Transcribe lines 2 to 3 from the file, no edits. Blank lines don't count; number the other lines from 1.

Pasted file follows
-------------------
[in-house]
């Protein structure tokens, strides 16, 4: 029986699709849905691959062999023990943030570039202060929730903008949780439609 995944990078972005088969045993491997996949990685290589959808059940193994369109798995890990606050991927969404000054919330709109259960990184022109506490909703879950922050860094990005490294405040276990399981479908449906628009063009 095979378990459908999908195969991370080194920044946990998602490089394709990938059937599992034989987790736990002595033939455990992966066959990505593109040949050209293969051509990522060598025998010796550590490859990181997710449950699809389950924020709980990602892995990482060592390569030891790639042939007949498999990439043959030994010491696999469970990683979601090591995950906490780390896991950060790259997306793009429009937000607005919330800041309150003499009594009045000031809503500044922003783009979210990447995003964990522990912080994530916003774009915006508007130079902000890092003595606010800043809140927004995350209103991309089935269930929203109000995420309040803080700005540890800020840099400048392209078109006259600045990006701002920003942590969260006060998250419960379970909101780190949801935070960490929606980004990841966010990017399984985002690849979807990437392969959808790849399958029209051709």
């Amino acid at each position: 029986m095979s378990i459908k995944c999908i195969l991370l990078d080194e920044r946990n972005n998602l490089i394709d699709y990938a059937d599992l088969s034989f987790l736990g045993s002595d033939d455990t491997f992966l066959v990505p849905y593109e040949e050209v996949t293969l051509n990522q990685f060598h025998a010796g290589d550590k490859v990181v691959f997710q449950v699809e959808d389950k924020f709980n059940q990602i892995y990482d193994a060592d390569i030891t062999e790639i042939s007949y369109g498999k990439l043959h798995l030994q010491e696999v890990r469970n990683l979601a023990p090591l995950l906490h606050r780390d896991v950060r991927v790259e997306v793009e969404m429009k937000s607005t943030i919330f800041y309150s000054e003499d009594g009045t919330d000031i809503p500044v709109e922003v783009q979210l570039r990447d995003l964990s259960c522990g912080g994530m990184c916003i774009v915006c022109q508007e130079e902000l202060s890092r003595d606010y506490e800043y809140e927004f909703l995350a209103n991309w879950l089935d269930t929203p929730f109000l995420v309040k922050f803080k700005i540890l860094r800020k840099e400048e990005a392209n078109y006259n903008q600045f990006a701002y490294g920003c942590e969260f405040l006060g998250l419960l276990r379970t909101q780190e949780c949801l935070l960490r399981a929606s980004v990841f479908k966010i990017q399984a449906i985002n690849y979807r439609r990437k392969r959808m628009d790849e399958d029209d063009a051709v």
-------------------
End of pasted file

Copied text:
């Protein structure tokens, strides 16, 4: 029986699709849905691959062999023990943030570039202060929730903008949780439609 995944990078972005088969045993491997996949990685290589959808059940193994369109798995890990606050991927969404000054919330709109259960990184022109506490909703879950922050860094990005490294405040276990399981479908449906628009063009 095979378990459908999908195969991370080194920044946990998602490089394709990938059937599992034989987790736990002595033939455990992966066959990505593109040949050209293969051509990522060598025998010796550590490859990181997710449950699809389950924020709980990602892995990482060592390569030891790639042939007949498999990439043959030994010491696999469970990683979601090591995950906490780390896991950060790259997306793009429009937000607005919330800041309150003499009594009045000031809503500044922003783009979210990447995003964990522990912080994530916003774009915006508007130079902000890092003595606010800043809140927004995350209103991309089935269930929203109000995420309040803080700005540890800020840099400048392209078109006259600045990006701002920003942590969260006060998250419960379970909101780190949801935070960490929606980004990841966010990017399984985002690849979807990437392969959808790849399958029209051709």
């Amino acid at each position: 029986m095979s378990i459908k995944c999908i195969l991370l990078d080194e920044r946990n972005n998602l490089i394709d699709y990938a059937d599992l088969s034989f987790l736990g045993s002595d033939d455990t491997f992966l066959v990505p849905y593109e040949e050209v996949t293969l051509n990522q990685f060598h025998a010796g290589d550590k490859v990181v691959f997710q449950v699809e959808d389950k924020f709980n059940q990602i892995y990482d193994a060592d390569i030891t062999e790639i042939s007949y369109g498999k990439l043959h798995l030994q010491e696999v890990r469970n990683l979601a023990p090591l995950l906490h606050r780390d896991v950060r991927v790259e997306v793009e969404m429009k937000s607005t943030i919330f800041y309150s000054e003499d009594g009045t919330d000031i809503p500044v709109e922003v783009q979210l570039r990447d995003l964990s259960c522990g912080g994530m990184c916003i774009v915006c022109q508007e130079e902000l202060s890092r003595d606010y506490e800043y809140e927004f909703l995350a209103n991309w879950l089935d269930t929203p929730f109000l995420v309040k922050f803080k700005i540890l860094r800020k840099e400048e990005a392209n078109y006259n903008q600045f990006a701002y490294g920003c942590e969260f405040l006060g998250l419960l276990r379970t909101q780190e949780c949801l935070l960490r399981a929606s980004v990841f479908k966010i990017q399984a449906i985002n690849y979807r439609r990437k392969r959808m628009d790849e399958d029209d063009a051709v």